Tinies are neat
I used an Arduino as an ISP at first:
Lately I’ve been using a BusPirate though. The Pololu programmer is neat, but windows only. I tried the AdaFruit ISP, but it died the first time I used it.
Programming with plain AVR-GCC is tricky compared to Arduino. The way the chips work is pretty neat though, and learning to read the data sheet is worth doing for its own sake.
Here is a project that adds
Here is a project that adds Arduino libraries to the ATiny series:
You would still need a programmer to load the code to the microcontroller. You can get USBtinyISP clones on eBay for around 15 bucks.
A general comment…I sort
A general comment…
I sort of understand wanting to develop using target hardware, but I sort of don’t at the same time. Using Teensy Arduino files and the AdaFruit ATMega32u breakout, I can emulate an AVR family chip (and a little of its support circuitry) that can be plugged in instead of wiring the breakout from the breadboard until very late in the process. It will operate the same. In the meantime, I will have the easier downloading and the “extra” serial port for diagnostics. I can use conditional compilation to make everything I do with the USB serial port disappear in the final compiles and just download the hex file to a “real” chip instead. They even have a solder bridge on the power from the USB that I can cut.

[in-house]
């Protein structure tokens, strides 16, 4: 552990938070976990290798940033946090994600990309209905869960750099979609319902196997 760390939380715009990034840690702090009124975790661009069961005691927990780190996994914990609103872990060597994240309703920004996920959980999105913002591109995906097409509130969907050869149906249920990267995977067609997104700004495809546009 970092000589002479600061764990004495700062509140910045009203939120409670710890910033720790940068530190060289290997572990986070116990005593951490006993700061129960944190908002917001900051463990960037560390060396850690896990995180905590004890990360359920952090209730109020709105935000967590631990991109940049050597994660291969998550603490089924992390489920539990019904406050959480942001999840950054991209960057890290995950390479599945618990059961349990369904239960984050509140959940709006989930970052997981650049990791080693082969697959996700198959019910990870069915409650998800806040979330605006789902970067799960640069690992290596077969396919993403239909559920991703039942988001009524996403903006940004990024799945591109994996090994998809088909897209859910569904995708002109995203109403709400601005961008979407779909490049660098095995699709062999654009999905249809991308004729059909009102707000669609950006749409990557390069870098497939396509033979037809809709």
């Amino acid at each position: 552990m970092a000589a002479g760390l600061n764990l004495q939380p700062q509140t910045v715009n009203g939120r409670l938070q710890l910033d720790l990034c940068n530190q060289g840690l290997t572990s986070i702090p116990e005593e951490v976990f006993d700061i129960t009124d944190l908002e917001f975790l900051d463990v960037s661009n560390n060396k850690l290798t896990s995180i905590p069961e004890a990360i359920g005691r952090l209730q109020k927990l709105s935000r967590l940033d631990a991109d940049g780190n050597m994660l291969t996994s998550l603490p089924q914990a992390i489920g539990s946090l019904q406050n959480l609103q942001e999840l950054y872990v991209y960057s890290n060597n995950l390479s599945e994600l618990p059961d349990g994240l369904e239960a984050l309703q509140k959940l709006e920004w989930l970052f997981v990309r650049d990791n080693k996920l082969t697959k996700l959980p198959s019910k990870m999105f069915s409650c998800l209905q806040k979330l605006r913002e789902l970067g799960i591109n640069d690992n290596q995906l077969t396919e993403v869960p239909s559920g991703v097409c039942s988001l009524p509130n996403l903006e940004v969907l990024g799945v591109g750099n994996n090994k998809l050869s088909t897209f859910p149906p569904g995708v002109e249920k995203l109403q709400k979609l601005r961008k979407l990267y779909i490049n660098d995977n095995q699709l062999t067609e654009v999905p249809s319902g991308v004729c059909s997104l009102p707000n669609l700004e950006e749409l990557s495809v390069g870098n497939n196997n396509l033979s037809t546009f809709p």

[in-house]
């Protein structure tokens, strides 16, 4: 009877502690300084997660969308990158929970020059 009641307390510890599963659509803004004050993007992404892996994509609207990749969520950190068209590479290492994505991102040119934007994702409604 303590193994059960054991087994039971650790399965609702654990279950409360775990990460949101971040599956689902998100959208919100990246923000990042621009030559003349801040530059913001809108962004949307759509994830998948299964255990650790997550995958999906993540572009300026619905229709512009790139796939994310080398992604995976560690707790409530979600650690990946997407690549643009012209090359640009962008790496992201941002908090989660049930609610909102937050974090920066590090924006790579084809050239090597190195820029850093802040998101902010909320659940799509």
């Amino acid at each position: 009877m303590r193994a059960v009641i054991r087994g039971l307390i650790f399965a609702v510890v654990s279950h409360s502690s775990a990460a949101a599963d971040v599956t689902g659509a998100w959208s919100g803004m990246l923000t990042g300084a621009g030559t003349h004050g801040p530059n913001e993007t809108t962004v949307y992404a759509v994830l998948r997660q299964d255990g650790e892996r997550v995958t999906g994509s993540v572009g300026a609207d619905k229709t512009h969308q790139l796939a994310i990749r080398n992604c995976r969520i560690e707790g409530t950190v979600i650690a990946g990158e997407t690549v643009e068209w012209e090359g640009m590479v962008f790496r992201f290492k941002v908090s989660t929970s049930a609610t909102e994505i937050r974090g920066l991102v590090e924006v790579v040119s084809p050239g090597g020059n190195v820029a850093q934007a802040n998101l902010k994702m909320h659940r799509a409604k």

Does this apply to ATtinys?
Does this apply to ATtinys? I have no idea so I was hoping you can clarify.
You can very easily create a program that can be recompiled for ATTiny, and with only a little more effort, you can work with binaries that can be burned to it the whole time. I actually don’t recommend being that restrictive because it makes debugging easier if you take advantage of extra functionality on other chips to help you in development. For example, I have an ATMega32u4 breakout board from AdaFruit and I use the TeensyDuino libraries with it. I can use macros that print to the USB port only if DEBUG is defined, otherwise they equate to nothing. While I am developing I can print stuff to the USB and see it in a terminal session. As an alternative, if I restrict myself to only ATTiny functionality from the start, either by strict adherence or by programmatic restrictions, then the hex file would work on an ATTiny at any point.